Delta Celebrates Victory For Hunting Access

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Gather your gear and get the decoys ready: Waterfowl hunting at Swan Lake National Wildlife Refuge is back on this season.

The U.S. Fish and Wildlife Service announced a reversal of its June 6 decision to close waterfowl hunting for the 2023-2024 season at the 10,795-acre refuge near Sumner, Missouri. Instead of complete closure of the refuge to waterfowling this fall, about 85% of the units where duck and goose hunting occurred in previous seasons will be open to hunters. Swan Lake is estimated to host 1,500 hunter days each season.

“We always wanted to have waterfowl hunting this season at Swan Lake if at all possible,” said Jason Wilson, project leader for the Big Muddy National Wildlife Refuge Complex, which includes Swan Lake NWR. “It’s a big win for everybody, and we’re glad to be able to make it happen.”

Three of the refuges 20 units—S2, S4, and T1—will remain closed this season for rehabilitation work, including tree and brush removal. In addition, the refuge will no longer backfill units for no-show hunters, and the check-in/check-out, as well as the hunt draws, will be done online.

Delta Waterfowl works tirelessly to maintain and enhance opportunities for duck and goose hunters throughout North America. Swan Lake is an excellent example of Delta’s impact for hunters, said Cyrus Baird, senior director of government affairs.

Through the Defending the Hunt Program, local chapter members can alert Delta staff of any threats to hunting access and opportunities. Baird said at least 15 people notified Delta about the USFWS June 6 notification to suspend waterfowl hunting at Swan Lake because of “staffing shortages and workload demands.”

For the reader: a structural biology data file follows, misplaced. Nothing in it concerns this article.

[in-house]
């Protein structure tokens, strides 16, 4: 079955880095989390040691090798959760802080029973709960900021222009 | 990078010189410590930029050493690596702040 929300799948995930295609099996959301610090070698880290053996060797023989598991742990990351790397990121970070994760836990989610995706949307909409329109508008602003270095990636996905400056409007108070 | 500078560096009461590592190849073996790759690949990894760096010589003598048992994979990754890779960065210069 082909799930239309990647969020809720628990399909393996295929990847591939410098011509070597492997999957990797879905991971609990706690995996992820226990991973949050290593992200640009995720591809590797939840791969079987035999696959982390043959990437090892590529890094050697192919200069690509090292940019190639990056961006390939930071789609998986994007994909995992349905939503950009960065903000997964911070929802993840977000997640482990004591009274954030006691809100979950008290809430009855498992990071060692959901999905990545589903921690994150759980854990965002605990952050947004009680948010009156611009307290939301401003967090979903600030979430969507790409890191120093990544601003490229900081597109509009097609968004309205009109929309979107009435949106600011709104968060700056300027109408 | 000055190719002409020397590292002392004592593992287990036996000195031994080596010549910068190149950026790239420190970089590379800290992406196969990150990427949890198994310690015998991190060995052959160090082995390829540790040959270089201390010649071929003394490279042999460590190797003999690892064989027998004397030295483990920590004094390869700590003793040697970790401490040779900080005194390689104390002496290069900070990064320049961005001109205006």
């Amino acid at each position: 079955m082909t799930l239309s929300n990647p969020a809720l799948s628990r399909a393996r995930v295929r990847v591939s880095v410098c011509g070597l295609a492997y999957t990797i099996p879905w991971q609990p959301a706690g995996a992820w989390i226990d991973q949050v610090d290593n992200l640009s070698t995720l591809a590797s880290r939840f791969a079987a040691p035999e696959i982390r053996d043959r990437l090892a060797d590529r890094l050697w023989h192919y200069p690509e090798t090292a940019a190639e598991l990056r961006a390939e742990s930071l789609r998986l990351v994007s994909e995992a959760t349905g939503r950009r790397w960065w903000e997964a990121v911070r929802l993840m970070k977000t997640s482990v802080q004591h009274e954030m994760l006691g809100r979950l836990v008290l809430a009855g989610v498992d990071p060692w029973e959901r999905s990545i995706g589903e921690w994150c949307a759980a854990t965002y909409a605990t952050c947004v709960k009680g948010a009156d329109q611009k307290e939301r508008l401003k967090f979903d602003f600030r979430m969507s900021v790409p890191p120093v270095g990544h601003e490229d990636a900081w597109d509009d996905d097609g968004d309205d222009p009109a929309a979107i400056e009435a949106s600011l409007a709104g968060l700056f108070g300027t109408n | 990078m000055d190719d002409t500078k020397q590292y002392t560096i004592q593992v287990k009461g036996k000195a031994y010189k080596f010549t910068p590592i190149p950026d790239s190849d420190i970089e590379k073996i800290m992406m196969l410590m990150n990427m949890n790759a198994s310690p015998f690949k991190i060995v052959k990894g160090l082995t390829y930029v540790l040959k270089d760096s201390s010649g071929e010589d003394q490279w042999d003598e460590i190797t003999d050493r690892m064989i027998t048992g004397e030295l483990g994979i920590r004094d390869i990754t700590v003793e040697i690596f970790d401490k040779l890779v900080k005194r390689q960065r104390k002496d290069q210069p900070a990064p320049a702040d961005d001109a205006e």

Baird and Delta regional director Garrett Trentham immediately went to work on preserving the hunt for this season. Delta contacted refuge managers, USFWS directors, and Missouri Dept. of Conservation staff to propose solutions to allow hunting to continue at Swan Lake.

In a June 22 letter to Chuck Traxler, USFWS acting regional director, Delta Waterfowl stated, “We recognize and appreciate the staffing shortages that face the United States Fish and Wildlife Service as a whole, and the National Wildlife Refuge System in particular. This is an issue that Delta Waterfowl and a number of our partners have been working to address. Ensuring the Service has the capacity it needs to not only carry out their habitat management objectives, but to ensure situations like this don’t happen in other places is a top priority.”

Delta pitched practical solutions to allow waterfowl hunting access this season and beyond at Swan Lake while reducing the strain on USFWS staff.

Delta presented a strong case to keep the refuge open for hunting,” Baird said. “Now instead of closing everything, the USFWS is just closing the units that need repairs and construction. Absent of us getting involved, there would be no waterfowl hunting at Swan Lake this season.”


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